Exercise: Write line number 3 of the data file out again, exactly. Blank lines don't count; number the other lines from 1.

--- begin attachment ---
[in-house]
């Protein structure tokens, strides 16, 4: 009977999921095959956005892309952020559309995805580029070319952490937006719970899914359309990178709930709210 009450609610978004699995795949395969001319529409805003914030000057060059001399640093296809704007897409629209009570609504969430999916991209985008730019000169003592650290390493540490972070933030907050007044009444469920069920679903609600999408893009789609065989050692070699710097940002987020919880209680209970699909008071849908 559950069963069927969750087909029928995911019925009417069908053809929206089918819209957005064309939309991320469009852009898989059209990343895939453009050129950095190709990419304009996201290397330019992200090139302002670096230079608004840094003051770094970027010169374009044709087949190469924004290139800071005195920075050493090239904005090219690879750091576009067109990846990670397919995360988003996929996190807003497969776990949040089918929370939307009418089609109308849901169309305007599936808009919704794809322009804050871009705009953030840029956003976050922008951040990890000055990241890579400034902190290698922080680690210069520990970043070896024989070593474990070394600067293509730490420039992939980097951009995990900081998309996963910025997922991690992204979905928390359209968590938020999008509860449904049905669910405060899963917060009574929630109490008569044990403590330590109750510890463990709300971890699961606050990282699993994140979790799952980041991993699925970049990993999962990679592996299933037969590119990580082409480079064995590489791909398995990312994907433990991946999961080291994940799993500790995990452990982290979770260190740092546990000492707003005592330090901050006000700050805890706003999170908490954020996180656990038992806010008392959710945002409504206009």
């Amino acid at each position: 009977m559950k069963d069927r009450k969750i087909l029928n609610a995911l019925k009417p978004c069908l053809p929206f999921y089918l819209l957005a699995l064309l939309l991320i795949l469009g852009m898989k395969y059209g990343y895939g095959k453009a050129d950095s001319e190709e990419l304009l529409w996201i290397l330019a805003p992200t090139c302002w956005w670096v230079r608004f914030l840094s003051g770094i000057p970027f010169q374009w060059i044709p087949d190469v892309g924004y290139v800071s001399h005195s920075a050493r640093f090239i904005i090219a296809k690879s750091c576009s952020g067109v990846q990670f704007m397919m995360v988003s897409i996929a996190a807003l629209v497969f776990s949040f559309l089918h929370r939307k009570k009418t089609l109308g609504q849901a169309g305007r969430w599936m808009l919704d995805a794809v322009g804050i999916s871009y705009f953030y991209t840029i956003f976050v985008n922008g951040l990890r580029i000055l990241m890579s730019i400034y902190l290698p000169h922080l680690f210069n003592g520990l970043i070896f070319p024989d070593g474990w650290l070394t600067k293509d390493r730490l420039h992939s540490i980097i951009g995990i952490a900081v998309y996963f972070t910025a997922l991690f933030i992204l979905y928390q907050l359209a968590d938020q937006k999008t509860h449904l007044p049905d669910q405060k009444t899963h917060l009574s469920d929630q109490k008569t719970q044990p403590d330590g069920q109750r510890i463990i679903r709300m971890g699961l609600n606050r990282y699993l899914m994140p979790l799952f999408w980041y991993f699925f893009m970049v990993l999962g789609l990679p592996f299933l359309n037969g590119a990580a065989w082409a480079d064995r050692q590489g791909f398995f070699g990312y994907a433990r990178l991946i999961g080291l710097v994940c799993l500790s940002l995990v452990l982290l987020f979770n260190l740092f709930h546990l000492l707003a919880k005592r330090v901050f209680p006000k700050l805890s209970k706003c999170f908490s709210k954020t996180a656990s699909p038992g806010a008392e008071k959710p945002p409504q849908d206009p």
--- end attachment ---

């Amino acid at each position: 009977m559950k069963d069927r009450k969750i087909l029928n609610a995911l019925k009417p978004c069908l053809p929206f999921y089918l819209l957005a699995l064309l939309l991320i795949l469009g852009m898989k395969y059209g990343y895939g095959k453009a050129d950095s001319e190709e990419l304009l529409w996201i290397l330019a805003p992200t090139c302002w956005w670096v230079r608004f914030l840094s003051g770094i000057p970027f010169q374009w060059i044709p087949d190469v892309g924004y290139v800071s001399h005195s920075a050493r640093f090239i904005i090219a296809k690879s750091c576009s952020g067109v990846q990670f704007m397919m995360v988003s897409i996929a996190a807003l629209v497969f776990s949040f559309l089918h929370r939307k009570k009418t089609l109308g609504q849901a169309g305007r969430w599936m808009l919704d995805a794809v322009g804050i999916s871009y705009f953030y991209t840029i956003f976050v985008n922008g951040l990890r580029i000055l990241m890579s730019i400034y902190l290698p000169h922080l680690f210069n003592g520990l970043i070896f070319p024989d070593g474990w650290l070394t600067k293509d390493r730490l420039h992939s540490i980097i951009g995990i952490a900081v998309y996963f972070t910025a997922l991690f933030i992204l979905y928390q907050l359209a968590d938020q937006k999008t509860h449904l007044p049905d669910q405060k009444t899963h917060l009574s469920d929630q109490k008569t719970q044990p403590d330590g069920q109750r510890i463990i679903r709300m971890g699961l609600n606050r990282y699993l899914m994140p979790l799952f999408w980041y991993f699925f893009m970049v990993l999962g789609l990679p592996f299933l359309n037969g590119a990580a065989w082409a480079d064995r050692q590489g791909f398995f070699g990312y994907a433990r990178l991946i999961g080291l710097v994940c799993l500790s940002l995990v452990l982290l987020f979770n260190l740092f709930h546990l000492l707003a919880k005592r330090v901050f209680p006000k700050l805890s209970k706003c999170f908490s709210k954020t996180a656990s699909p038992g806010a008392e008071k959710p945002p409504q849908d206009p």